If you’re going on holiday this year, buy this book and take it with you to read on the flight
Don’t Make Me Think is a book I had on my Amazon Wish List for months but somehow never got around to reading. Until that is I went to see a prospective client. I did a quick review of his website with him, talking through what was good and what could be improved. At the end he asked me:
“Have you read Don’t Make Me Think by Steve Krug, a lot of what you’re saying is in line with what he says in his book?”
I rather embarrassingly had to admit that I hadn’t and he said I should go home and order it right away. So I did. As an aside I often read books that my clients mention as it gives me valuable insights into the sorts of things they/you are into! The rest is history really, I read the book and have been living by its principles ever since – in fact it’s looking pretty dog-eared these days. A lot of what Krug talks about is common sense stuff that I’d always known but he gave me the reasons why, so it was no longer just my gut feelings I was working with.
I should probably mention that Steve Krug is a highly respected usability consultant and has spent nearly 20 years working with companies like Apple, Netscape, AOL, Lexus and Barnes & Noble to make their software and web sites easier to use.
The full title of the book is Don’t Make Me Think; A Common Sense Approach to Web Usability. I recommend that anyone who designs, builds, publishes, markets or pays the bills for a web site should read this book. In fact I’d say it was essential reading. It’s very easy to read and understand and is designed so it can be read on a long plane journey; 12 chapters and 185 pages. The layout is clear and uncluttered with plenty of images to illustrate the points Krug makes.
The book’s purpose is to help anyone who can’t afford a usability consultant to review their own work. Krug’s definition of usability is:
Making sure that something works well: that a person of average (or even below average) ability and experience can use the thing - whether it’s a web site, a fighter jet, or a revolving door – for its intended purpose without getting hopelessly frustrated.
How does usability help you and why should you be interested?
How this helps you is that if your web site is usable then your visitors experience less frustration and more satisfaction. That means you stand a better chance of seeing them again. Krug’s wife says:
“If something is hard to use, I just don’t use it as much.”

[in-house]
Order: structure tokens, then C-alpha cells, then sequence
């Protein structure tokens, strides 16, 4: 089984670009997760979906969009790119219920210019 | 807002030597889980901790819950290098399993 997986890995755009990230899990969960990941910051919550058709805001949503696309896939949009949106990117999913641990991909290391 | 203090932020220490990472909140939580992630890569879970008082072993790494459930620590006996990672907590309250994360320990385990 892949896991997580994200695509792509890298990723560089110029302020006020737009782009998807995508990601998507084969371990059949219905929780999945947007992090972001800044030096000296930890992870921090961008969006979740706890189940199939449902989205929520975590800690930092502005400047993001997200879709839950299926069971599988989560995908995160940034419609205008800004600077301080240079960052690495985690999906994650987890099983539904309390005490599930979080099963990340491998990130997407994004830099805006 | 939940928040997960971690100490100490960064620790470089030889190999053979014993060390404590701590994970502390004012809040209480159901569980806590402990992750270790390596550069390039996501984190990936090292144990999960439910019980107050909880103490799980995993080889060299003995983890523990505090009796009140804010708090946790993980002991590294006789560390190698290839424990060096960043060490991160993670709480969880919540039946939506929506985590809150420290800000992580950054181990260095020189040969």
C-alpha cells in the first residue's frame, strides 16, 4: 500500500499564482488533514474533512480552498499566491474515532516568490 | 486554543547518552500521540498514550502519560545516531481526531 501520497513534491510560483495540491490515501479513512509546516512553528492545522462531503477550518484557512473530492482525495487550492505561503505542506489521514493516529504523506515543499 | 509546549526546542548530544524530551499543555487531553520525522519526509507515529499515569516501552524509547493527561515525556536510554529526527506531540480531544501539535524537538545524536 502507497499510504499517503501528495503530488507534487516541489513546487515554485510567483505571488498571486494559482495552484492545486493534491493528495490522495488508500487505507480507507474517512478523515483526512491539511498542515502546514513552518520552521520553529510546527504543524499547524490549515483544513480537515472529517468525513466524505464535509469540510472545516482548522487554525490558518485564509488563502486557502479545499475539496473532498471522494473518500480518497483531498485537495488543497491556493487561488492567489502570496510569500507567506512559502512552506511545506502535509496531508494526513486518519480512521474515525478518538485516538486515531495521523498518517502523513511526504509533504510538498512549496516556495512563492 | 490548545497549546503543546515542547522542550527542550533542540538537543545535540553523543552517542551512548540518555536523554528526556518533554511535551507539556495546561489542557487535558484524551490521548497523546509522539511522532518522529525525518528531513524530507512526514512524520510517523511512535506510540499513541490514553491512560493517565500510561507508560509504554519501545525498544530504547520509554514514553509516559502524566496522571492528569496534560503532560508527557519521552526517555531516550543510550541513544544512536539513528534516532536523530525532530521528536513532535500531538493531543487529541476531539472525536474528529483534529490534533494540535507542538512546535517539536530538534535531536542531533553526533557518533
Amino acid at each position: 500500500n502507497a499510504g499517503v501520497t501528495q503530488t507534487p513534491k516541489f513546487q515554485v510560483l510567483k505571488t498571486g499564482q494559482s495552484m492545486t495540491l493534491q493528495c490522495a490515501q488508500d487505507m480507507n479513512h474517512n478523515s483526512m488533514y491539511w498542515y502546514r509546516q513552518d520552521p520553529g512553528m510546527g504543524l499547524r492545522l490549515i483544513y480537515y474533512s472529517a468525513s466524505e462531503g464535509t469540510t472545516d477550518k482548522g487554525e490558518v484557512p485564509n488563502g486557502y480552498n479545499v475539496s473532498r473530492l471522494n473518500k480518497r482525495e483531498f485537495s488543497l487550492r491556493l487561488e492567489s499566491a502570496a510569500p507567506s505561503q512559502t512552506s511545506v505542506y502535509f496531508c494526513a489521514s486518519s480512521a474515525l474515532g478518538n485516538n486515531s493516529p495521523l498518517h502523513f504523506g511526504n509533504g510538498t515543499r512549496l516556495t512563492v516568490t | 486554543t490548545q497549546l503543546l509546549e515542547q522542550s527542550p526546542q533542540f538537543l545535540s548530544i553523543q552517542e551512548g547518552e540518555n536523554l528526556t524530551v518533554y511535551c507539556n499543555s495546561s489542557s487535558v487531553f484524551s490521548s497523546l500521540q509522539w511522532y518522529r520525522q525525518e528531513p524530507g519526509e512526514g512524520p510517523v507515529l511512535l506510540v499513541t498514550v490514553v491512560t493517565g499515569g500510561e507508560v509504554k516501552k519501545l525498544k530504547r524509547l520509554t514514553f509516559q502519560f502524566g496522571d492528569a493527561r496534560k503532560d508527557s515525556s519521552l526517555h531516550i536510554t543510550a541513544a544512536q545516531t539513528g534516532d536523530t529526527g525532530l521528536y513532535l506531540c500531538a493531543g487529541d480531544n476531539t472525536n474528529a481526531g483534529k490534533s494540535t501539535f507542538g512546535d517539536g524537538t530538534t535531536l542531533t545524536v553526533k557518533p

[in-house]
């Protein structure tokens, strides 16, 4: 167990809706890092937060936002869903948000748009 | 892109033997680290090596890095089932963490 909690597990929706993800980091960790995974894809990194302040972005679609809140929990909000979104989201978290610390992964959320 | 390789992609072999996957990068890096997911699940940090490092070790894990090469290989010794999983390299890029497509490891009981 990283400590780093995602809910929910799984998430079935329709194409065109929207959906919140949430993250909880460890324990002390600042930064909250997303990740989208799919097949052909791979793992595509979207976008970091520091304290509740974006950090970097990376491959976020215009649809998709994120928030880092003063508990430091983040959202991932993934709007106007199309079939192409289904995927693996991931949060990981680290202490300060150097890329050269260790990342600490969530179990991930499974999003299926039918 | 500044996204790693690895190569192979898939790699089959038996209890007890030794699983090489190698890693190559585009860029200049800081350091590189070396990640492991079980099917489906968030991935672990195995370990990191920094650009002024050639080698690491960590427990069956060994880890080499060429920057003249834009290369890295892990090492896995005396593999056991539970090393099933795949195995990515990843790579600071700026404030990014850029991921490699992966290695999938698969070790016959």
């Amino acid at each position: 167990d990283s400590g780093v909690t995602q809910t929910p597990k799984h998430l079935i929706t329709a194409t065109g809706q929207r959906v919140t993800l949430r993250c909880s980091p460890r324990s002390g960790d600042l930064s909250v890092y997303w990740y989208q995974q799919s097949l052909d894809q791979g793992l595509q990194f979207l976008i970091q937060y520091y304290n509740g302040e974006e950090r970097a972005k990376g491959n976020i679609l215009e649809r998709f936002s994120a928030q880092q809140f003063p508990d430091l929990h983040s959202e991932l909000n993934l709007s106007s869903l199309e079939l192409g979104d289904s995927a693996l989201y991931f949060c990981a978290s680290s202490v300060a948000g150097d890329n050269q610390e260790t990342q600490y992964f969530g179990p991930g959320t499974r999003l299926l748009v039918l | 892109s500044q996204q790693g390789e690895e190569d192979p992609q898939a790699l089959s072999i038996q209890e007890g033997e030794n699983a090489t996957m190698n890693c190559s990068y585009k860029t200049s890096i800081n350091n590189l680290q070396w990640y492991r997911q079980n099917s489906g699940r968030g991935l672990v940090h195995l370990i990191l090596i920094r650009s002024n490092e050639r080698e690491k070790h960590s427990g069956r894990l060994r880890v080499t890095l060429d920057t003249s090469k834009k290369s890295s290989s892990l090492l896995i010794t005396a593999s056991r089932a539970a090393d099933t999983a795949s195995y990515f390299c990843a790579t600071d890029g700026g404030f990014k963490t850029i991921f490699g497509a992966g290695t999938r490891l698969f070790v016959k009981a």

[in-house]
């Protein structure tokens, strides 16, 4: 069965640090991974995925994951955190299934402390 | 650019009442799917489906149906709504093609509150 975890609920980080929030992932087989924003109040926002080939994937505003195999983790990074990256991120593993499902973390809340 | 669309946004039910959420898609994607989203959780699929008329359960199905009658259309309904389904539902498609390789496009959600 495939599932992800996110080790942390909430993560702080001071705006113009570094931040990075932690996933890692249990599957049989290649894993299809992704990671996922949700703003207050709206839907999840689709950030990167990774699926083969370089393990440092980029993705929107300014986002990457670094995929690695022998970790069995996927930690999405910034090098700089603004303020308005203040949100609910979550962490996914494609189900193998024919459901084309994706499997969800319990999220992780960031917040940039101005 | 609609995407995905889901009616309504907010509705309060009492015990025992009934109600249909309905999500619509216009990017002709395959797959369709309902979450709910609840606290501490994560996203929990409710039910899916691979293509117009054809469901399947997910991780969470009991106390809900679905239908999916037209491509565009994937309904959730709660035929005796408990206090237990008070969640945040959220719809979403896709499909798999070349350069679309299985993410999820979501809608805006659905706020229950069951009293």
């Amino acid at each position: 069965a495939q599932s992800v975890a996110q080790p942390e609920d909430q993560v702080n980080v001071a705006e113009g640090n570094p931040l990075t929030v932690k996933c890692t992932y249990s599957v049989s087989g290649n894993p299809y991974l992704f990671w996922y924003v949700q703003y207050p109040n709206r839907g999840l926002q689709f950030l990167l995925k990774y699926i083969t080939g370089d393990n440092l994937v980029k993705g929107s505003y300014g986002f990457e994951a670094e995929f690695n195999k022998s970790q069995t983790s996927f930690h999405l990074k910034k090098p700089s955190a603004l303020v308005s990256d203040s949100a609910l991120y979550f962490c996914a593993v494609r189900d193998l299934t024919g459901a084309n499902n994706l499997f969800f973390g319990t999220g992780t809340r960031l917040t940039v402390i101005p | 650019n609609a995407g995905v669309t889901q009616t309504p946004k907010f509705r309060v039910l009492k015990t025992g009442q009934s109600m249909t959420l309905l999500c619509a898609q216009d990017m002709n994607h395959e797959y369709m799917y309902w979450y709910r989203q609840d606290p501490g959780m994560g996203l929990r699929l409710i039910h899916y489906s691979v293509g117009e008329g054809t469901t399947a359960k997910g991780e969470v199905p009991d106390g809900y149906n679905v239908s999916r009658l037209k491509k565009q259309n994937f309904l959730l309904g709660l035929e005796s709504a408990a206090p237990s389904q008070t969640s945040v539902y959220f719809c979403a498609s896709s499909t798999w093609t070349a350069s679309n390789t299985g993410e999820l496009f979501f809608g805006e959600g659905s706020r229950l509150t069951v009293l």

So what will this book teach you?
Well it’ll teach you about the principles of design – the best practice foundations. Don’t be put off that it was first published in 2000, surprisingly little has changed in terms of the fundamentals of great web design. The big changes all happened in the mid 90s when the web was developing and things changed quickly – we designers had to pretty much make it up as we were going along (I’ve been designing web sites for that long!) But things have settled down and conventions established – this book guides you through those conventions and explains that by sticking to them you will ultimately have a more usable website and so more happy customers.
The first five chapters fall under the heading Guiding Principles
- Chapter 1: Don’t make me think! Krug’s first law of Usability
- Chapter 2: How we really use the web. Scanning, satisficing and muddling through
- Chapter 3: Billboard design 101. Designing pages for scanning not reading
- Chapter 4: Animal, vegetable, or mineral? Why users like mindless choices
- Chapter 5: Omit needless words: The art of not writing for the web
The next two chapters are about Things You Needs To Get Right
- Chapter 6: Street signs and breadcrumbs. Designing navigation
- Chapter 7: The first step in recovery is admitting the home page is beyond your control. Designing the home page
Chapters eight and nine cover Making Sure You Got Them Right
- Chapter 8: “The farmer and the cowman should be friends” Why most web design team arguments about usability are a waste of time, and how to avoid them
- Chapter 9: Usability testing on 10 cents a day. Why user testing – done simply enough – is the cure for all your site’s ills
And lastly chapters 10-12 discuss Larger Concerns and Outside Influences
- Chapter 10: Usability as common courtesy. Why your web site should be a mensch
- Chapter 11: Accessibility, cascading Style Sheets, and you. Just when you think you’re done, a cat floats by with buttered toast strapped to its back
- Chapter 12: Help! My boss wants me to ________. When bad design decisions happen to good people
So to sum up, Don’t Make Me Think!: A Common Sense Approach to Web Usability should be on every web designer, programmer, publisher, marketer and bill payers desk. It costs less than £15 and you’ll save/make that back in no time at all. What’s more you’ll be empowered to take control of your web site and get what you want and more importantly what your customers want. You’ll have the reasoning to back up your ‘wants’ when talking to your web designer – so no more being duped into paying for expensive bells and whistles you don’t need. Just common sense web design that will satisfy your customers and keep them coming back.
So that link again Don’t Make Me Think!: A Common Sense Approach to Web Usability Go buy it now!